The University of Southampton
University of Southampton Institutional Repository

Fast and chaotic WDM all-optical polarization scrambler

Fast and chaotic WDM all-optical polarization scrambler
Fast and chaotic WDM all-optical polarization scrambler
The ability to randomly scramble the state-of-polarization (SOP) of a light beam is an important issue that encounters numerous applications in photonics. Polarization scrambling (PS) is indeed mainly implemented to ensure polarization diversity in optical telecommunication systems so as to combat deleterious polarization effects and provide mitigation of polarization mode dispersion (PMD) and polarization dependent loss or gain [1]. Here, we report a simple and efficient all-optical polarization scrambler based on the nonlinear interaction in a 5.3 km-long optical telecommunication fiber between a signal beam and its backward replica which is generated and amplified by a reflective loop (Fig. la). The basic principle of this device was first established in [2] in order to demonstrate a transparent method of temporal spying and concealing process for optical communications. Indeed, it consists in an additional operating mode, namely the chaotic mode, of the device called Omnipolarizer [3], originally conceived to operate as an all-optical polarization attractor and beam splitter [4].
Guasoni, M.
5aa684b2-643e-4598-93d6-bc633870c99a
Bony, P.-Y.
85325f82-aa34-42e3-a2e9-a26f4df59d18
Gilles, M.
9fbd0f77-5afb-41f7-8a3e-7afbbede61aa
Picozzi, A.
450f9a66-d279-4e86-8833-28b141264e38
Fatome, Julien
1547ee65-fff2-48a3-a9bd-73a89421a370
Guasoni, M.
5aa684b2-643e-4598-93d6-bc633870c99a
Bony, P.-Y.
85325f82-aa34-42e3-a2e9-a26f4df59d18
Gilles, M.
9fbd0f77-5afb-41f7-8a3e-7afbbede61aa
Picozzi, A.
450f9a66-d279-4e86-8833-28b141264e38
Fatome, Julien
1547ee65-fff2-48a3-a9bd-73a89421a370

Guasoni, M., Bony, P.-Y., Gilles, M., Picozzi, A. and Fatome, Julien (2015) Fast and chaotic WDM all-optical polarization scrambler. CLEO/Europe-EQEC 2015, , Munich, Germany. 21 - 25 Jun 2015.

Record type: Conference or Workshop Item (Paper)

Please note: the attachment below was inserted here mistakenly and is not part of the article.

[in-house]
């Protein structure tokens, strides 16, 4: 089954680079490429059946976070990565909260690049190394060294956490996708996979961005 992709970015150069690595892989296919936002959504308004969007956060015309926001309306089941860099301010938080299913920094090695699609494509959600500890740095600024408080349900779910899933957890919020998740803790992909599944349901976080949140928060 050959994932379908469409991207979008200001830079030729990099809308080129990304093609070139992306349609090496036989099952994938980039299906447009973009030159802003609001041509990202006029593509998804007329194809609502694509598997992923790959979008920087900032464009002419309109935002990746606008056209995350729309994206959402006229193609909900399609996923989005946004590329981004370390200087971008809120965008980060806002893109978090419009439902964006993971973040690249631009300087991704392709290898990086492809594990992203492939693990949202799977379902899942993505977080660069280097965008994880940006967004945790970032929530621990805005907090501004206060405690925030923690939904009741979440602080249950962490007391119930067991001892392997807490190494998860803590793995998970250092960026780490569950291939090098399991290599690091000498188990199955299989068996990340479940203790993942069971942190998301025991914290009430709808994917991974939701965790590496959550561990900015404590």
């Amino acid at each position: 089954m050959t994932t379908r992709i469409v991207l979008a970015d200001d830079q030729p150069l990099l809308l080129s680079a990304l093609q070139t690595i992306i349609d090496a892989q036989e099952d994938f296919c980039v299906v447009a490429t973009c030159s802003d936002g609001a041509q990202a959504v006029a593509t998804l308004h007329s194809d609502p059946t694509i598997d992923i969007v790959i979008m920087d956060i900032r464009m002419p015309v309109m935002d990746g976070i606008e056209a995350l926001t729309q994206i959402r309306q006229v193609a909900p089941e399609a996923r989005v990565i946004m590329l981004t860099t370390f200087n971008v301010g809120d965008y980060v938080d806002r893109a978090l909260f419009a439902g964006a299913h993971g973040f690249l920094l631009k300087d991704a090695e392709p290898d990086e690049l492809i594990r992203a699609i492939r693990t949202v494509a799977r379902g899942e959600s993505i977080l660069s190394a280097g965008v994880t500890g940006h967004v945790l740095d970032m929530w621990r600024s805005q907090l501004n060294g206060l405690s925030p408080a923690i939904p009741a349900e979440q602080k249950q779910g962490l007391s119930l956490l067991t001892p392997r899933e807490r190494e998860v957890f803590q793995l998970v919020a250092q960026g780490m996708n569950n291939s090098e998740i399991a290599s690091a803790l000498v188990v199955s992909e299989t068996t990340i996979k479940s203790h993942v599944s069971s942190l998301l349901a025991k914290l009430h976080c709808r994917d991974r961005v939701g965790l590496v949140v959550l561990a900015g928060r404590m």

Abstract

The ability to randomly scramble the state-of-polarization (SOP) of a light beam is an important issue that encounters numerous applications in photonics. Polarization scrambling (PS) is indeed mainly implemented to ensure polarization diversity in optical telecommunication systems so as to combat deleterious polarization effects and provide mitigation of polarization mode dispersion (PMD) and polarization dependent loss or gain [1]. Here, we report a simple and efficient all-optical polarization scrambler based on the nonlinear interaction in a 5.3 km-long optical telecommunication fiber between a signal beam and its backward replica which is generated and amplified by a reflective loop (Fig. la). The basic principle of this device was first established in [2] in order to demonstrate a transparent method of temporal spying and concealing process for optical communications. Indeed, it consists in an additional operating mode, namely the chaotic mode, of the device called Omnipolarizer [3], originally conceived to operate as an all-optical polarization attractor and beam splitter [4].

This record has no associated files available for download.

More information

Published date: 21 June 2015
Venue - Dates: CLEO/Europe-EQEC 2015, , Munich, Germany, 2015-06-21 - 2015-06-25

Identifiers

Local EPrints ID: 442434
URI: http://eprints.soton.ac.uk/id/eprint/442434
PURE UUID: dbd0b39c-d3f5-490f-99ad-1c86672bed5c

Catalogue record

Date deposited: 15 Jul 2020 16:31
Last modified: 08 Jan 2022 10:49

Export record

Contributors

Author: M. Guasoni
Author: P.-Y. Bony
Author: M. Gilles
Author: A. Picozzi
Author: Julien Fatome

Download statistics

Downloads from ePrints over the past year. Other digital versions may also be available to download e.g. from the publisher's website.

View more statistics

Atom RSS 1.0 RSS 2.0

Contact ePrints Soton: eprints@soton.ac.uk

ePrints Soton supports OAI 2.0 with a base URL of http://eprints.soton.ac.uk/cgi/oai2

This repository has been built using EPrints software, developed at the University of Southampton, but available to everyone to use.

We use cookies to ensure that we give you the best experience on our website. If you continue without changing your settings, we will assume that you are happy to receive cookies on the University of Southampton website.

×